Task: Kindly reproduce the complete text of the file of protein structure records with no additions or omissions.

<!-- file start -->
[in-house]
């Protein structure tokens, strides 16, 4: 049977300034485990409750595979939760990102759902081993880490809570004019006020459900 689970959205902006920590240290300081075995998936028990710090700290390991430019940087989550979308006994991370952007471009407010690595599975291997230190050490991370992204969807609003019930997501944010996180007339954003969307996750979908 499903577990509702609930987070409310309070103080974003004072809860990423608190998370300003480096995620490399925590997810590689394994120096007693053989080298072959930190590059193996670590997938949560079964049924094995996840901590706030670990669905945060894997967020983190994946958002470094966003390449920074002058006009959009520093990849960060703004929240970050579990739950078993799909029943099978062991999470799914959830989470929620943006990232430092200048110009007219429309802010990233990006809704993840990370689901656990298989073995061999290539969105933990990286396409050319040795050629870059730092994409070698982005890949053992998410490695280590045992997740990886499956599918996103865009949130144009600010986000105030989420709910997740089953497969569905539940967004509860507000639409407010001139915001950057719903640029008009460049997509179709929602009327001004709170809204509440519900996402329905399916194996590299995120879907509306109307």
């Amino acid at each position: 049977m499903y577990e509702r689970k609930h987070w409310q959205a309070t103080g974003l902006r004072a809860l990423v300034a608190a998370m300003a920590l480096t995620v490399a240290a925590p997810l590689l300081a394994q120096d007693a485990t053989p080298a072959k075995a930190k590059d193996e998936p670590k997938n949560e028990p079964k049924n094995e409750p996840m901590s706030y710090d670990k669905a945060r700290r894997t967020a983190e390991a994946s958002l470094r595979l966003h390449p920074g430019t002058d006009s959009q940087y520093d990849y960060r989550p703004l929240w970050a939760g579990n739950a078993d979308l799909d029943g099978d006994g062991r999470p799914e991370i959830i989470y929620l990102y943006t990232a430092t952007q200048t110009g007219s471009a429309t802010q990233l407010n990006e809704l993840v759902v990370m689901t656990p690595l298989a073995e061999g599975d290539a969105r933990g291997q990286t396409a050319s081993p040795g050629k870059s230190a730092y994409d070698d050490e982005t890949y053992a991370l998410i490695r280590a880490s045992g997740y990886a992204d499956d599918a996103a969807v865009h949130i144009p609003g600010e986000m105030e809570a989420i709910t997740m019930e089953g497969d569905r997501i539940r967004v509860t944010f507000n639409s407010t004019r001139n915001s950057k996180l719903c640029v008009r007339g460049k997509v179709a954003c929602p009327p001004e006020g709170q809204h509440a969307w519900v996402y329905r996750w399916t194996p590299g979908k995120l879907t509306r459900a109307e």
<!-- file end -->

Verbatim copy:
[in-house]
């Protein structure tokens, strides 16, 4: 049977300034485990409750595979939760990102759902081993880490809570004019006020459900 689970959205902006920590240290300081075995998936028990710090700290390991430019940087989550979308006994991370952007471009407010690595599975291997230190050490991370992204969807609003019930997501944010996180007339954003969307996750979908 499903577990509702609930987070409310309070103080974003004072809860990423608190998370300003480096995620490399925590997810590689394994120096007693053989080298072959930190590059193996670590997938949560079964049924094995996840901590706030670990669905945060894997967020983190994946958002470094966003390449920074002058006009959009520093990849960060703004929240970050579990739950078993799909029943099978062991999470799914959830989470929620943006990232430092200048110009007219429309802010990233990006809704993840990370689901656990298989073995061999290539969105933990990286396409050319040795050629870059730092994409070698982005890949053992998410490695280590045992997740990886499956599918996103865009949130144009600010986000105030989420709910997740089953497969569905539940967004509860507000639409407010001139915001950057719903640029008009460049997509179709929602009327001004709170809204509440519900996402329905399916194996590299995120879907509306109307």
């Amino acid at each position: 049977m499903y577990e509702r689970k609930h987070w409310q959205a309070t103080g974003l902006r004072a809860l990423v300034a608190a998370m300003a920590l480096t995620v490399a240290a925590p997810l590689l300081a394994q120096d007693a485990t053989p080298a072959k075995a930190k590059d193996e998936p670590k997938n949560e028990p079964k049924n094995e409750p996840m901590s706030y710090d670990k669905a945060r700290r894997t967020a983190e390991a994946s958002l470094r595979l966003h390449p920074g430019t002058d006009s959009q940087y520093d990849y960060r989550p703004l929240w970050a939760g579990n739950a078993d979308l799909d029943g099978d006994g062991r999470p799914e991370i959830i989470y929620l990102y943006t990232a430092t952007q200048t110009g007219s471009a429309t802010q990233l407010n990006e809704l993840v759902v990370m689901t656990p690595l298989a073995e061999g599975d290539a969105r933990g291997q990286t396409a050319s081993p040795g050629k870059s230190a730092y994409d070698d050490e982005t890949y053992a991370l998410i490695r280590a880490s045992g997740y990886a992204d499956d599918a996103a969807v865009h949130i144009p609003g600010e986000m105030e809570a989420i709910t997740m019930e089953g497969d569905r997501i539940r967004v509860t944010f507000n639409s407010t004019r001139n915001s950057k996180l719903c640029v008009r007339g460049k997509v179709a954003c929602p009327p001004e006020g709170q809204h509440a969307w519900v996402y329905r996750w399916t194996p590299g979908k995120l879907t509306r459900a109307e």